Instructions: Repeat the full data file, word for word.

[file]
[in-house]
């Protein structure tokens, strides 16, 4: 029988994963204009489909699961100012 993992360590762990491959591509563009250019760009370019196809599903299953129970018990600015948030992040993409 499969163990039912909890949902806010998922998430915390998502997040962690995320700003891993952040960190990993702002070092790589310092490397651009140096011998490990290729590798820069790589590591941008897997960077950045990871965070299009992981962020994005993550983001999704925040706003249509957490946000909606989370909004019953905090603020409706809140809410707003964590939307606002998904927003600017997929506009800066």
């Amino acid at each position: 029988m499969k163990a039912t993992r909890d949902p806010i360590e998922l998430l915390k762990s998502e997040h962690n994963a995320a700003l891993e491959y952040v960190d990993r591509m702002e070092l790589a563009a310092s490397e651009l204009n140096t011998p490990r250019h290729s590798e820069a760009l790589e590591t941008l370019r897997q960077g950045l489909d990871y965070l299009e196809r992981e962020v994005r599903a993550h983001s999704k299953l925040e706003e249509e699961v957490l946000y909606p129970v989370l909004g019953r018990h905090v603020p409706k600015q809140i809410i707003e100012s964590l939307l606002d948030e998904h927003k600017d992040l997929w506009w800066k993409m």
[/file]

[in-house]
């Protein structure tokens, strides 16, 4: 029988994963204009489909699961100012 993992360590762990491959591509563009250019760009370019196809599903299953129970018990600015948030992040993409 499969163990039912909890949902806010998922998430915390998502997040962690995320700003891993952040960190990993702002070092790589310092490397651009140096011998490990290729590798820069790589590591941008897997960077950045990871965070299009992981962020994005993550983001999704925040706003249509957490946000909606989370909004019953905090603020409706809140809410707003964590939307606002998904927003600017997929506009800066």
């Amino acid at each position: 029988m499969k163990a039912t993992r909890d949902p806010i360590e998922l998430l915390k762990s998502e997040h962690n994963a995320a700003l891993e491959y952040v960190d990993r591509m702002e070092l790589a563009a310092s490397e651009l204009n140096t011998p490990r250019h290729s590798e820069a760009l790589e590591t941008l370019r897997q960077g950045l489909d990871y965070l299009e196809r992981e962020v994005r599903a993550h983001s999704k299953l925040e706003e249509e699961v957490l946000y909606p129970v989370l909004g019953r018990h905090v603020p409706k600015q809140i809410i707003e100012s964590l939307l606002d948030e998904h927003k600017d992040l997929w506009w800066k993409m």